Tribute Page - Failing One Test

I built a better tribute page for my portfolio project and it is failing the following test:

The element should responsively resize, relative to the width of its parent element, without exceeding its original size.

With this new project I have two img elements: #hero-image is centered using grid and #image is centered via width and margins and both elements resize responsively.

Is the test failing because my first img element is using grid or is it something that I am doing incorrectly?

Any feedback would be greatly appreciated.

The test is expecting the image to be set to display: block;

You can just add this, it shouldn’t affect the page and will make the test pass.

img {
  display: block;
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Thanks for the feedback, I was able to get my page to pass. Targeting all IMG selectors broke my album layout so instead I targeted my first IMG element and it passed without a problem. I suspect that the test only looks at the first element of the specified type to see if it fits the criteria. I think this is the second time you have help me, so again thanks!

Making the images display block really shouldn’t do that. I looked at the album code and you have invalid syntax for the repeat function (on the .albums grid and .dreambig)

grid-template-columns: repeat(3) 1fr;
grid-template-columns: repeat(2) 1fr;
grid-template-columns: repeat(1) 1fr;

The syntax for repeat is:

grid-template-columns: repeat(3, 1fr);
grid-template-columns: repeat(2, 1fr);
grid-template-columns: 1fr; /* no need to use repeat */

If you correct them and then add justify-items: center; to the first .albums selector, it should be good.

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Okay that makes sense. The reason that my layout broke was because I formatted the statements incorrectly, not because of display: block. Thanks again for the feedback and I went ahead and updated the syntax. Any feedback on the appearance/layout of the site?

Edit: Also is there anyway for me to check for these type of errors other than reading through the code?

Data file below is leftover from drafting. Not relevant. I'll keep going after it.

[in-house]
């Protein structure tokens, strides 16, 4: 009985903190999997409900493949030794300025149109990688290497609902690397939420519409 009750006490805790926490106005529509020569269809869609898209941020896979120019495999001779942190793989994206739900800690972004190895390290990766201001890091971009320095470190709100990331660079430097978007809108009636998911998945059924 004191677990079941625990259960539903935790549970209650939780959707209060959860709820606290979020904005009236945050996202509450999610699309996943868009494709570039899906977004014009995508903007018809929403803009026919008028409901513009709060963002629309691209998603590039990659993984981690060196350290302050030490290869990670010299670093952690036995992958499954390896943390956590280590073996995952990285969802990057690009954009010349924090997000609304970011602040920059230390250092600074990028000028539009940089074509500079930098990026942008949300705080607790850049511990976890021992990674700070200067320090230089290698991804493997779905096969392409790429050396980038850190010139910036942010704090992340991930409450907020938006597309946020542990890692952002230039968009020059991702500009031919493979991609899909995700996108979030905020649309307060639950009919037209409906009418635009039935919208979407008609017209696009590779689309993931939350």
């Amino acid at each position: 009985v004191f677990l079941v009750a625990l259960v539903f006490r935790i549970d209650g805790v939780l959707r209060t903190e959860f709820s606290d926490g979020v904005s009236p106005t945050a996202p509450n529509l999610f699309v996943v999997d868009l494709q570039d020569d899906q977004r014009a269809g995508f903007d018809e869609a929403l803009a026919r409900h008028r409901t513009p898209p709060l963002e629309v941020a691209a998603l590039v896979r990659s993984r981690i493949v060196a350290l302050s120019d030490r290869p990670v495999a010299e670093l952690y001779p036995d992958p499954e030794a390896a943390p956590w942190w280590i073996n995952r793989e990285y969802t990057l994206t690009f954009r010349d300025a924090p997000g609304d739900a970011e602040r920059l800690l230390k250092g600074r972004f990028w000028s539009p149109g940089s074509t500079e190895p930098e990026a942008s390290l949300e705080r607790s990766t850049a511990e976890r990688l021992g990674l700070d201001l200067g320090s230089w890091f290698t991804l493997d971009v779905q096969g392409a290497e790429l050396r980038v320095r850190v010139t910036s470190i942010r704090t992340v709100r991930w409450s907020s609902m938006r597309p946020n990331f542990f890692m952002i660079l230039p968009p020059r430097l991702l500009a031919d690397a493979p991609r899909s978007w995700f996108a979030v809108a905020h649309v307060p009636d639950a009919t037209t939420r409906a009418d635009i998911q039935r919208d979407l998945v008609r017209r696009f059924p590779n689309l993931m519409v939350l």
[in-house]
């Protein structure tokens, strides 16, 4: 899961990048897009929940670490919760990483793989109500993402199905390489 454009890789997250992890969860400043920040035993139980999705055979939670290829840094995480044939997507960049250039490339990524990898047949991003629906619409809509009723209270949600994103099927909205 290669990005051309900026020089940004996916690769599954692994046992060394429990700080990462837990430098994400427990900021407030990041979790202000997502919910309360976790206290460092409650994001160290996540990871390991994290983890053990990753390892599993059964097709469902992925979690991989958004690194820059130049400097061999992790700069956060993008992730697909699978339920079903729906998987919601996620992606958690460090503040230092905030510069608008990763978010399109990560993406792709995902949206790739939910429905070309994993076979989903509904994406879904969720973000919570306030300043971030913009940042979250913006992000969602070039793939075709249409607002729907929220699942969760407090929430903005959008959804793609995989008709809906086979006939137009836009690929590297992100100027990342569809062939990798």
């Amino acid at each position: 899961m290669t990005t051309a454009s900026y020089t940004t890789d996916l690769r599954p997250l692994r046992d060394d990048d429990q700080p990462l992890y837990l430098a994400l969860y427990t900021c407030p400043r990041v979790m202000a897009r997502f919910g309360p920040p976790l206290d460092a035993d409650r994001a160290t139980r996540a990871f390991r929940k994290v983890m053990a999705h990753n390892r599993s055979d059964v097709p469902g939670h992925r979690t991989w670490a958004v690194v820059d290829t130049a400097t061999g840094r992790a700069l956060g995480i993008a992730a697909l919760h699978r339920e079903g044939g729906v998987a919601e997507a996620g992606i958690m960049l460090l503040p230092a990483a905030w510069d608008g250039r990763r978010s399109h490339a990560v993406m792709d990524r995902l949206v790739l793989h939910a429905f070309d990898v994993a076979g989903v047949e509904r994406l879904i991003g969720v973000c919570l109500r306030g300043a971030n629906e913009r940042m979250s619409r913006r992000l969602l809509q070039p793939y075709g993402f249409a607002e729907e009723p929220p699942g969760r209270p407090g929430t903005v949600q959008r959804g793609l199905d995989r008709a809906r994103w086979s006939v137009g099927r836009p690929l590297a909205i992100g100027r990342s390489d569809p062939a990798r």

You can use the down arrow on the right of the code boxes and click on “Analyze HTML or CSS or JS”.

It looks pretty good I think.

  1. I would bump up the font size for the body text, like 1.4rem.

  2. I would give the #img-div some more vertical padding (like 80px) and then give the caption a bit of margin-top (like 20px).

  3. I would prefer if the image grid was more uniform, this will take a few steps.

A). Give the .album a full width container with the black background.

B). Make the images 100% width.

C). Change the image grid to have a max-width, center it using margin auto and use a uniform grid-gap.

<div class="container-full">
  <div class="albums">
.container-full {
  background-color: black;
  position: relative;

.cover {
/*   max-width: 250px; */
  width: 100%;

.albums {
  background-color: black;
  display: grid;
  font-size: 0.8em;
  grid-template-columns: repeat(3, 1fr);
  grid-template-rows: auto;
  grid-template-areas: "aa bb cc" "dd ee ff";
  /* grid-gap: 30px 10px; */
  text-align: center;
  /* New CSS */
  max-width: 1080px;
  margin: 0 auto;
  grid-gap: 30px;

/* Prevent the image grid from bumping up against the edge */
@media (max-width: 1150px) {
  .albums {
    margin: 0 20px;


This is exactly how I wanted to setup my albums but I couldn’t figure out how to make the images fill the cell. I had tried width: 100% previously but it didn’t have the same effect for me.

I see that you set position: relative in the .container-full selector, I set position:relative in my main .container div wouldn’t .container-full have inherited position-relative? Or does that need to be set for each element?

What does setting the max-width on the albums element actually do? I am still confused about what max width does in general aside from use in media queries.

Sorry for all of the questions

It might have had to do with the broken grid-template-columns (the invalid repeat syntax). Not sure.

It doesn’t really have to be position relative but it isn’t a bad idea to set that on containers just in case you decide to use some absolute position on elements inside. It will not inherit from the other CSS class because it is a new class. You can use more than one class on elements so that is one way to do it.

<div class="box">Box main</div>

<div class="box box-orange">Box main and overwrite</div>
.box {
  height: 80px;
  width: 180px;
  background: lightblue;
  padding: 10px;
  margin: 10px;
/* For the cascade to work the order of the CSS matters 
 * As it's sort of an utility class using !important would also be OK
.box-orange {
  background: orange;

Using max-width you can give an element width in non-relative units but still let it shrink in size. As an example, px is a non-relative unit and % a relative unit.

We use it to not cause an overflow, so the element won’t grow larger than the max-width but will shrink down as needed when the screen gets smaller.